Eileen McGurty has chronic fatigue syndrome and was diagnosed with Hashimoto’s disease, but those two things shouldn’t define her.
Because her body has too much inflammation, Eileen sought out a way to help heal herself naturally with local ingredients.
“I was already addressing inflammation,” Eileen explained. She wasn’t eating sugar or highly-processed foods but she still craved something sweet or satisfying in the morning to start her day out right.
Cue her interest in bone broth. Montana was encased in a cold winter when the thought passed by Eileen. If breakfast were to be hearty, then it had to be hot.
“I tried broth and sautéed vegetables with hard-boiled eggs. It was so satisfying, and it didn't even have to be sweet. It was comforting like chicken soup,” Eileen said.
Turns out, there's a reason we reach for broths like chicken soup when we're ill. They contain a key nutrient for health.
“It’s mainly about the collagen,” Eileen explained. “Our bodies produce collagen but not very efficiently. We need collagen to repair damage, and it’s a building block for connective tissues.
For example, when damage to the gut lining occurs, inflammation can spread and clog up normal cellular functions. As a result, the immune system isn’t as effective. Hair, skin, and nails lose luster and strength. Joints and ligaments become weak. Collagen helps mitigate those losses, so the body can begin healing itself.
Of course, knowing what’s good for us can lead to better health but enjoying what's good for us makes it a whole lot easier. That’s where bone broth excels. Drinking a warm elixir brings so much more enjoyment than popping pills and powders. According to Eileen, the secret is in the umami.
“It's sometimes called the sixth taste,” she said. “It’s that flavor of a savory, comforting, satisfying food. It feels cozy. That’s why I take the extra step of roasting the bones.”
That extra step is part of the 24-hour process Eileen goes through to make a quality product.
“Broth is slow food. It takes time to make. “If you simmer too low, then you won’t get the collagen out. If you boil it, then the collagen breaks down,” Eileen explained.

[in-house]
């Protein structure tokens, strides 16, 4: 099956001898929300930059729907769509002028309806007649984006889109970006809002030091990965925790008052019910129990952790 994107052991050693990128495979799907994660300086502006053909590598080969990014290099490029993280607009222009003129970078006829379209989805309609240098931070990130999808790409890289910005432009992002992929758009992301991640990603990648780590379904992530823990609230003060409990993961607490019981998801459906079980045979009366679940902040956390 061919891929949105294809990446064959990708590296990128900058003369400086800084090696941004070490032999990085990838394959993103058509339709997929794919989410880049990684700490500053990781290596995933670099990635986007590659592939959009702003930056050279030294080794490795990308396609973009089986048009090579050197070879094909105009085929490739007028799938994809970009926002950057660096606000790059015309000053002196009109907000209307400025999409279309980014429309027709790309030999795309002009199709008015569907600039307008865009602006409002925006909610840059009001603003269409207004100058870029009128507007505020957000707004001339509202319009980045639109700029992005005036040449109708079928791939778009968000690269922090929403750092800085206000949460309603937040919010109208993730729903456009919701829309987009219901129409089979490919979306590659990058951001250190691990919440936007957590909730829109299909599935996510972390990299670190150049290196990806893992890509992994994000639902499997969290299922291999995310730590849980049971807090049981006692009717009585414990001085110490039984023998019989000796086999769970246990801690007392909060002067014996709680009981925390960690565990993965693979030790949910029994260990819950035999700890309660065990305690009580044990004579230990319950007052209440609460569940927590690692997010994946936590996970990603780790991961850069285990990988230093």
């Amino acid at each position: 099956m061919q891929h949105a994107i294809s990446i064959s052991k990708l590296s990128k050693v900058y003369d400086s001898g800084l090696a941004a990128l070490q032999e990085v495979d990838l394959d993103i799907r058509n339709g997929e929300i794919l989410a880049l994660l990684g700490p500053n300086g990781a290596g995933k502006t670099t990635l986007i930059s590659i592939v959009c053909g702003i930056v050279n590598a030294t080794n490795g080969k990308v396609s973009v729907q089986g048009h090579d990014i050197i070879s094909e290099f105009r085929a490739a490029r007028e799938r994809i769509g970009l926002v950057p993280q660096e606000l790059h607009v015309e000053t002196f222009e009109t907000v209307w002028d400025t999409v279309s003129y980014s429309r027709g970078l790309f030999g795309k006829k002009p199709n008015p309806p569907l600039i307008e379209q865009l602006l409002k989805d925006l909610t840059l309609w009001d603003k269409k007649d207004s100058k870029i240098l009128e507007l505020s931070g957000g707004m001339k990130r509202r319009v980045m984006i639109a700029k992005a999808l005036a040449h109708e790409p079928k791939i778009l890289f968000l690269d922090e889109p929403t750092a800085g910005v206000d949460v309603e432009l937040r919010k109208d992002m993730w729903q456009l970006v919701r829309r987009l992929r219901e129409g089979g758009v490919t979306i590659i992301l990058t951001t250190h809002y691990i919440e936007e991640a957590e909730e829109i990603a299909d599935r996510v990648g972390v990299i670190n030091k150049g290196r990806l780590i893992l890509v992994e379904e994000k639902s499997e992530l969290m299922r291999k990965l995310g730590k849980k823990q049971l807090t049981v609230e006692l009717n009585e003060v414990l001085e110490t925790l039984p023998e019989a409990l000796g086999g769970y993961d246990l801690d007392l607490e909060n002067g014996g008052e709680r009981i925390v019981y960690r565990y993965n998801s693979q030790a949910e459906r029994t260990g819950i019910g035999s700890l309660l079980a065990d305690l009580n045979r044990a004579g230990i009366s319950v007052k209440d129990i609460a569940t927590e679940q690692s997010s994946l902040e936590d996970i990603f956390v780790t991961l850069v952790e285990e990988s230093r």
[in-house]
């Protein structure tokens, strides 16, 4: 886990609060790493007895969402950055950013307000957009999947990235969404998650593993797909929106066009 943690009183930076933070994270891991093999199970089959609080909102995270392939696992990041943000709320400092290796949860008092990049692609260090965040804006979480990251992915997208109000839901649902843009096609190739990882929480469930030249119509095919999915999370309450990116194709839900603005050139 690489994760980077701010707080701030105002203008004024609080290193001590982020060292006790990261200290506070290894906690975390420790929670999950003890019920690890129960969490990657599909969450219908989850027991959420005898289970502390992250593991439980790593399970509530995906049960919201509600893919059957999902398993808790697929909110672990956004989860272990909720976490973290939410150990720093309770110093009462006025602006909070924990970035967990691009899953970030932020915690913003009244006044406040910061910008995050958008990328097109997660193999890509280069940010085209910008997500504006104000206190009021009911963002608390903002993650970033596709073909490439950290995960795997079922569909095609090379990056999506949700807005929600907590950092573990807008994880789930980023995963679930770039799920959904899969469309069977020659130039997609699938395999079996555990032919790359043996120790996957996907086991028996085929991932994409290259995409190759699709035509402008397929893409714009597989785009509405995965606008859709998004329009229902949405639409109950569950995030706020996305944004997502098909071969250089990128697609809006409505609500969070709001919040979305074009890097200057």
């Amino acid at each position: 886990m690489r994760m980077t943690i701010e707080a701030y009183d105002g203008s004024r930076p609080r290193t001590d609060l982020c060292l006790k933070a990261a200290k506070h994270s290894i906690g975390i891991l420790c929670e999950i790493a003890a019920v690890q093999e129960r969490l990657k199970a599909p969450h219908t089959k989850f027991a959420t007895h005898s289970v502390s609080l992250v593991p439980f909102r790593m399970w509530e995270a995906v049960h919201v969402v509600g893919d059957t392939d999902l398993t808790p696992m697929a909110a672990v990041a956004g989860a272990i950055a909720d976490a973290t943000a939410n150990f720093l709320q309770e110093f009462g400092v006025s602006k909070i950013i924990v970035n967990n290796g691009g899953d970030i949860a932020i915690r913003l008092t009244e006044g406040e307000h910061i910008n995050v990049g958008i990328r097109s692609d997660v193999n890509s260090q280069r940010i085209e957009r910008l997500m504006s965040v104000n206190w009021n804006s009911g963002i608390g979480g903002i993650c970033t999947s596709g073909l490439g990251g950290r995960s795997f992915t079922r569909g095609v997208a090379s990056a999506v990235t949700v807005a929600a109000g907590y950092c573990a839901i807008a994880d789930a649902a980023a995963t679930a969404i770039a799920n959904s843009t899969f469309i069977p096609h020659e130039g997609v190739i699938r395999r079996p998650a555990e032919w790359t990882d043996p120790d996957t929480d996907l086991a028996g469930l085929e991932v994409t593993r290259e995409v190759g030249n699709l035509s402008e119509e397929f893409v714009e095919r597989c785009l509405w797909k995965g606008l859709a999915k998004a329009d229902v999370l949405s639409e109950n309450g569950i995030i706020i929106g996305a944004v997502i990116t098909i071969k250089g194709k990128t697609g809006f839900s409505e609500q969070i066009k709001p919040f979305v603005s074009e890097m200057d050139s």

Before Eileen perfected that process, she shopped for broth stores. Her search emptied out into a dearth of options. All she could find were products made out-of-state from bones of unknown origin.
“I couldn’t find anything made locally. I thought, ‘This is ridiculous!’ Montana has all of these grass-fed, pasture-raised animals. The national brands have to get bones to a processing facility before they ship the broth to us. And bones are really heavy!”
For Eileen, that was a deal-breaker. As the former Director of Graduate Programs in Environmental Studies at Johns Hopkins University, Eileen insists that caring for our bodies cannot come at the expense of caring for our land. So, she turned to Missoula-area ranchers for ingredients. Eileen buys her beef bones from Oxbow Cattle Company in Missoula and chicken bones from Living River Farms in Stevensville.
“I buy my bones locally, so I can attach a name and a face to the ranchers who care for the land and the animals. By making the broth locally, I can save money and energy and reduce my carbon footprint,” she said.
Shoppers can find Eileen’s Mountain Meadow Bone Broth in the freezer section of area stores and at Missoula's winter and summer markets. Also, Eileen offers a subscription program through her website. Recently, she expanded her line to include chicken broth for pets. This spring, she will begin two-day ground shipping.
With each expansion, Eileen affirms her values. Sustainable land stewardship and quality, local ingredients remain priorities. She has tapped a niche and simmered the richness of our agricultural state into a warm cup of golden goodness.
Mountain Meadow Bone Broth